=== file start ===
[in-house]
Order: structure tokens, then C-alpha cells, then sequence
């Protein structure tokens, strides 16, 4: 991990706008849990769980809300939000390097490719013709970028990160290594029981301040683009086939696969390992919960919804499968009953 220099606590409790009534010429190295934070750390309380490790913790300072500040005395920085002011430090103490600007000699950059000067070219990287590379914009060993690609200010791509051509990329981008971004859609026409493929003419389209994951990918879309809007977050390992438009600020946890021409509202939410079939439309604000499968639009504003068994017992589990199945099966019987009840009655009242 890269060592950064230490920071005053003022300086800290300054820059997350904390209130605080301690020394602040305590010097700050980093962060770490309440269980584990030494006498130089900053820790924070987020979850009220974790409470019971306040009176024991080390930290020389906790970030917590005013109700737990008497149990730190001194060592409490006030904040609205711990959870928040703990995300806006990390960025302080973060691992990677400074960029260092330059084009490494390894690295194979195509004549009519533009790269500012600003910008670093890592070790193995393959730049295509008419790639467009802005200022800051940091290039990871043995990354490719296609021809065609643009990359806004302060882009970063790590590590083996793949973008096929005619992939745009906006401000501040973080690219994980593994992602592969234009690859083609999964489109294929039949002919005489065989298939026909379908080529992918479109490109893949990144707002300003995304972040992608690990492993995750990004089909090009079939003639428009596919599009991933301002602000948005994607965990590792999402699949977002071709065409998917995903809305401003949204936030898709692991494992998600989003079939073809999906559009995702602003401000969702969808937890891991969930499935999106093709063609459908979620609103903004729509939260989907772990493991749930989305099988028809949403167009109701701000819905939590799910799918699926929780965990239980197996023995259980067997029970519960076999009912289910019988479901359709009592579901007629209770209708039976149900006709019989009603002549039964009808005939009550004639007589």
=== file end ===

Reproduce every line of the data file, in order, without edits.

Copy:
[in-house]
Order: structure tokens, then C-alpha cells, then sequence
């Protein structure tokens, strides 16, 4: 991990706008849990769980809300939000390097490719013709970028990160290594029981301040683009086939696969390992919960919804499968009953 220099606590409790009534010429190295934070750390309380490790913790300072500040005395920085002011430090103490600007000699950059000067070219990287590379914009060993690609200010791509051509990329981008971004859609026409493929003419389209994951990918879309809007977050390992438009600020946890021409509202939410079939439309604000499968639009504003068994017992589990199945099966019987009840009655009242 890269060592950064230490920071005053003022300086800290300054820059997350904390209130605080301690020394602040305590010097700050980093962060770490309440269980584990030494006498130089900053820790924070987020979850009220974790409470019971306040009176024991080390930290020389906790970030917590005013109700737990008497149990730190001194060592409490006030904040609205711990959870928040703990995300806006990390960025302080973060691992990677400074960029260092330059084009490494390894690295194979195509004549009519533009790269500012600003910008670093890592070790193995393959730049295509008419790639467009802005200022800051940091290039990871043995990354490719296609021809065609643009990359806004302060882009970063790590590590083996793949973008096929005619992939745009906006401000501040973080690219994980593994992602592969234009690859083609999964489109294929039949002919005489065989298939026909379908080529992918479109490109893949990144707002300003995304972040992608690990492993995750990004089909090009079939003639428009596919599009991933301002602000948005994607965990590792999402699949977002071709065409998917995903809305401003949204936030898709692991494992998600989003079939073809999906559009995702602003401000969702969808937890891991969930499935999106093709063609459908979620609103903004729509939260989907772990493991749930989305099988028809949403167009109701701000819905939590799910799918699926929780965990239980197996023995259980067997029970519960076999009912289910019988479901359709009592579901007629209770209708039976149900006709019989009603002549039964009808005939009550004639007589």